PNG file metadata-sample-BE-01, which shows the correct result as a raster image

Verify the basic capability to handle properly formed (well-formed) metadata content in an SVG structure. Three graphical objects are drawn on the screen. Four images are placed on the screen. Text is placed on the screen. Each of the three drawn objects has text placed near the object. Two other clusterings of text are placed in remaining screen open space.

Three of the images are buttons (one plus half of another are clipped away). In BE-01 they initiate nothing when clicked. Dynamics may be in a future BE test (a BE-02?).

The test displays several drawings and images, statically, with text. The point of this test file is that the regular graphic and text functions in SVG operate as normal. There are no error messages or failures. The fact that this file has a huge amount of metadata in it and yet there were no problems displaying or executing it means that (properly formed) metadata content is both "transparent" and non-harmful. It is very notable that not only is there a large amount of metadata present in the file, that also there are two kinds of metadata simultaneously present! The two types of metadata present in the file are RDF and Topic Maps. They do not conflict with each other nor with SVG.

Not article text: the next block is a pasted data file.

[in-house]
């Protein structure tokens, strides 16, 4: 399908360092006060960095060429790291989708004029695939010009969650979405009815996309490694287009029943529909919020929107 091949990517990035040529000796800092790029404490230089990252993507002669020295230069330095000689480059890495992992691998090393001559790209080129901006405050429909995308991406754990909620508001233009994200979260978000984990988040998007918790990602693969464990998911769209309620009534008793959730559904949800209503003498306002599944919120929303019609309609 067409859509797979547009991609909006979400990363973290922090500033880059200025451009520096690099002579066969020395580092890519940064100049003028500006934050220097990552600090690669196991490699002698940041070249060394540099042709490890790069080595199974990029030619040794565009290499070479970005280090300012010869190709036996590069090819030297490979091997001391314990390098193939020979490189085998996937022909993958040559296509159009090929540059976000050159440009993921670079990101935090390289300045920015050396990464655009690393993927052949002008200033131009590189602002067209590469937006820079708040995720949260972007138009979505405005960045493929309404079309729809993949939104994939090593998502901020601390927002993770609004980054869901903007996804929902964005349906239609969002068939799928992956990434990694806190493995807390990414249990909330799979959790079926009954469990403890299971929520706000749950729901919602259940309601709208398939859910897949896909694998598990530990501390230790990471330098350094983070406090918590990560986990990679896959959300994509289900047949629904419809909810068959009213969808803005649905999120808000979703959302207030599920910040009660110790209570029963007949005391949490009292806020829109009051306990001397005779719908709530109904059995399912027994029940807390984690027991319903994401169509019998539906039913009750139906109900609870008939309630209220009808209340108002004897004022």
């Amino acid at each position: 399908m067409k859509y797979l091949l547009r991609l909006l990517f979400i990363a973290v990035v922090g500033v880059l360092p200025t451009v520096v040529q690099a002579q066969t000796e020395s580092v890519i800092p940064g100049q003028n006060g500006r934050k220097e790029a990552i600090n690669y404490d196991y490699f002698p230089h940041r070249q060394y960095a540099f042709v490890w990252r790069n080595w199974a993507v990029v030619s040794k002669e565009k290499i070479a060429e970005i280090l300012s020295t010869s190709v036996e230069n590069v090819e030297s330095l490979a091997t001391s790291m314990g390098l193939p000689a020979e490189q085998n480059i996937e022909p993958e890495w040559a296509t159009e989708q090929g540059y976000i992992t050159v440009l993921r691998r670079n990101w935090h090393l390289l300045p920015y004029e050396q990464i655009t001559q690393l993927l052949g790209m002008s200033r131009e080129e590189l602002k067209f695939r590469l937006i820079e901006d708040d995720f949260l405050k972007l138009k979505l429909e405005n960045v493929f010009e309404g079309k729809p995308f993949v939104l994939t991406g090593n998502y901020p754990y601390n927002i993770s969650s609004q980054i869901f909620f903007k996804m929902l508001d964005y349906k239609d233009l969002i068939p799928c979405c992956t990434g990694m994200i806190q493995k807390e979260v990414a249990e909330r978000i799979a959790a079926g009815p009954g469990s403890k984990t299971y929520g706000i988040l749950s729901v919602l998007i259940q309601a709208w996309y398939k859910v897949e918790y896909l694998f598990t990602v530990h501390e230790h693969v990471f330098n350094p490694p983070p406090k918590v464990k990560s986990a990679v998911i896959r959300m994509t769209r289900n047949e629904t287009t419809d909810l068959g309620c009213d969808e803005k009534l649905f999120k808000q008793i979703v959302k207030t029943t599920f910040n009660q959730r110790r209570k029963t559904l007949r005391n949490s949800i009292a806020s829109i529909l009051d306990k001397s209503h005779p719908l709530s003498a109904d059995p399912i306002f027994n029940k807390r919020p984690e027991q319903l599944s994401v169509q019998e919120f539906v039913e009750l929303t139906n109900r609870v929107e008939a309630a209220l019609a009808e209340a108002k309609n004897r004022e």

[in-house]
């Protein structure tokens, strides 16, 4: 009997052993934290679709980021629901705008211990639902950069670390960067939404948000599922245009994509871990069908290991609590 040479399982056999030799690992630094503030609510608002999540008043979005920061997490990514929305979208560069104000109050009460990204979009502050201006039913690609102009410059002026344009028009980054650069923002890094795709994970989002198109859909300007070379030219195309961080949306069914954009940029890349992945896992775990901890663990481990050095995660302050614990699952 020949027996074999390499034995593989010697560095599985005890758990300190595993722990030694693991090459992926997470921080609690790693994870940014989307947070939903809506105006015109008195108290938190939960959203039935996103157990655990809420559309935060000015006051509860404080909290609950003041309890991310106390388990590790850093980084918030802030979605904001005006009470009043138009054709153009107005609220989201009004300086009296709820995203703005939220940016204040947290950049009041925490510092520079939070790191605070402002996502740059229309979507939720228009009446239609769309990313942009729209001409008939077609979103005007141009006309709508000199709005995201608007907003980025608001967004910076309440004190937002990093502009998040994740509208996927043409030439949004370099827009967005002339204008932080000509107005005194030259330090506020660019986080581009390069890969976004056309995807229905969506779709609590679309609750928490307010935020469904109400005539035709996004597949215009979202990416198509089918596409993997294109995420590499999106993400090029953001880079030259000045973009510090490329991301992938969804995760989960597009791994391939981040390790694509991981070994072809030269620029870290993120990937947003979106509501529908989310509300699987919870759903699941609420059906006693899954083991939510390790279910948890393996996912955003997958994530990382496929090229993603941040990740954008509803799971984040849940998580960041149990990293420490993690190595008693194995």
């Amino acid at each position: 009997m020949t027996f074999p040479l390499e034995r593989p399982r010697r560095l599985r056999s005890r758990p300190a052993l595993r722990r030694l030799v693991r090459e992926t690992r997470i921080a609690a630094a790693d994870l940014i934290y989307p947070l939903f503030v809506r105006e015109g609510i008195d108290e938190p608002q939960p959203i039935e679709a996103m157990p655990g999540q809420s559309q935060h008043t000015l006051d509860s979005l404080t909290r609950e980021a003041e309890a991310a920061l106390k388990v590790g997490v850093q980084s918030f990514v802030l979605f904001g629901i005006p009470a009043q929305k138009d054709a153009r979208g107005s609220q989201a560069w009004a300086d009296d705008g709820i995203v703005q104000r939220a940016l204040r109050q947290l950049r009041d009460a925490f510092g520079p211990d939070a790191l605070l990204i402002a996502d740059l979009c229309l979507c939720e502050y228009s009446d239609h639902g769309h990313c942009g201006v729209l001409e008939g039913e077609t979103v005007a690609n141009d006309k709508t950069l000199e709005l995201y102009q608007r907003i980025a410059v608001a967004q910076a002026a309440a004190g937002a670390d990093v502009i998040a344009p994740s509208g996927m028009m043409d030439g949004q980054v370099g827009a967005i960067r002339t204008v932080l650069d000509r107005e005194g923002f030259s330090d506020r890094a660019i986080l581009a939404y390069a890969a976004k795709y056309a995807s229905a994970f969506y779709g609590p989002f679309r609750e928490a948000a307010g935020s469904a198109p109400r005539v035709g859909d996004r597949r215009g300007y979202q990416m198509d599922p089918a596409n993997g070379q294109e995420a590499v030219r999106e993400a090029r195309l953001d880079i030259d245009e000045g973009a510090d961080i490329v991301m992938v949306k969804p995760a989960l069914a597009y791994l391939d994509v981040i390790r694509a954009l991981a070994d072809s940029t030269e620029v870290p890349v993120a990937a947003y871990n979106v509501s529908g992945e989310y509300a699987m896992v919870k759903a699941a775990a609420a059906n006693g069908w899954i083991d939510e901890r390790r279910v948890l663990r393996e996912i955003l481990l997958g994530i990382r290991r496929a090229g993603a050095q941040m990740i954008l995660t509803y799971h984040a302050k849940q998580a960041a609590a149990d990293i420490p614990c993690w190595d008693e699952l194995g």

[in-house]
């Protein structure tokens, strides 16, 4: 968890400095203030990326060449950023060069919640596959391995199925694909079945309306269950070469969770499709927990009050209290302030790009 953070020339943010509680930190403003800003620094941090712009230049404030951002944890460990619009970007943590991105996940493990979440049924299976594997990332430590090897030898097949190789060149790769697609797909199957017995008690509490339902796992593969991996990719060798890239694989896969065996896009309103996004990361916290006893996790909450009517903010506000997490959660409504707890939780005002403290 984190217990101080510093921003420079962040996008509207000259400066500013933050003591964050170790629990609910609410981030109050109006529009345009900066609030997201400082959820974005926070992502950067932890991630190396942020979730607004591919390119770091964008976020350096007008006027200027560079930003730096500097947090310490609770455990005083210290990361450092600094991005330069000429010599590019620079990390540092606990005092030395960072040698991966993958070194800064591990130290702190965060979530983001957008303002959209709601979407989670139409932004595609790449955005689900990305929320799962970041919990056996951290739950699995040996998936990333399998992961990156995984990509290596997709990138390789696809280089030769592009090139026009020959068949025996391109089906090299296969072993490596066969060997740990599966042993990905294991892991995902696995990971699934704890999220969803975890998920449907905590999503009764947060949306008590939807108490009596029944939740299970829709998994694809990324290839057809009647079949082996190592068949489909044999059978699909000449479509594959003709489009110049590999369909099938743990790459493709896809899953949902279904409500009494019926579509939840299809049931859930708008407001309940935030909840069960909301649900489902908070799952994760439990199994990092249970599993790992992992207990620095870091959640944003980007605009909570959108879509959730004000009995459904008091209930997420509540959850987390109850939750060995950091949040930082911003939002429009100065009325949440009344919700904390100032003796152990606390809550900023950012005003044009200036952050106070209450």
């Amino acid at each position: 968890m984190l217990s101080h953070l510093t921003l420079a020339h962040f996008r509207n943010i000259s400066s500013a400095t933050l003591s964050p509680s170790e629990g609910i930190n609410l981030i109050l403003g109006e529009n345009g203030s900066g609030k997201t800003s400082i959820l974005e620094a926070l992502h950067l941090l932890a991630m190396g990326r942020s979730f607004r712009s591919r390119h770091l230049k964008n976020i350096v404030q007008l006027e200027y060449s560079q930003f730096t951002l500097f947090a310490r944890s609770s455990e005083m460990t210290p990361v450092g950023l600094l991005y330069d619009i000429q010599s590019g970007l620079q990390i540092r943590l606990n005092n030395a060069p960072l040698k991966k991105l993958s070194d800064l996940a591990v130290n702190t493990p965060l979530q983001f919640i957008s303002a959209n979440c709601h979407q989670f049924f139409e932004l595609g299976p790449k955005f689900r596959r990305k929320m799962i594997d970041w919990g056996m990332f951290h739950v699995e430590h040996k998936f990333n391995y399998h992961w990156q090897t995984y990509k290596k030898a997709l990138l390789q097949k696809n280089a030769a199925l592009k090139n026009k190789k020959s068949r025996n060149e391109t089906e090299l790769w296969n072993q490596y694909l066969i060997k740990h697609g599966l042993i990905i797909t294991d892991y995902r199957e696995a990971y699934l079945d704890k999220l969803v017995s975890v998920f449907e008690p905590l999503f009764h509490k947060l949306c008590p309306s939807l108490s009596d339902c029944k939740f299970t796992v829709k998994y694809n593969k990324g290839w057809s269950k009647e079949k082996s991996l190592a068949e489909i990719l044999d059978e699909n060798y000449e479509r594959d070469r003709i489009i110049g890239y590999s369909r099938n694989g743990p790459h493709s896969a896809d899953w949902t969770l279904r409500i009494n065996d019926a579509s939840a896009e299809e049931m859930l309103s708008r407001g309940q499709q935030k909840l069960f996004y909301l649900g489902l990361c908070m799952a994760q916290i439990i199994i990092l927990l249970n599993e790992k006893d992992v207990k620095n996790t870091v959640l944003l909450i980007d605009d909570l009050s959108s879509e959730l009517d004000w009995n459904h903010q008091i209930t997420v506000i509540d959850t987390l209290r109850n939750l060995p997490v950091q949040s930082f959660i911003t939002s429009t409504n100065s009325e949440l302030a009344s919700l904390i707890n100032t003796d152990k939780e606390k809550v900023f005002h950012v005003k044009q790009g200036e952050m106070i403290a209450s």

Each drawn object has metadata associated with it in the file. Some of that metadata is also displayed on the screen beside its object. Also of interest in this metadata test, is the use of metadata to capture or represent (author declared) fidelity information ($Fidelity) which permits authors a means of declaring their ("output") intention. After a styling event, say, this fidelity information can be used to recover the author's intended output. The fidelity is signed. The metadata in this file ($Group) also captures author declared logical grouping independent of <g> and <svg>. Some mathml is also (gratuitously) present in the RDF as namespace test.

The rendered picture should match the reference image, except for possible variations in the labelling text (per CSS2 rules).

The test uses significant graphical functionality, including the 'rect' and 'polygon' elements, imported images, clipping control, and numerous properties such as basic solid fill, stroke (colored and wide lines), font-family (Helvetica and Arial) and font-size properties.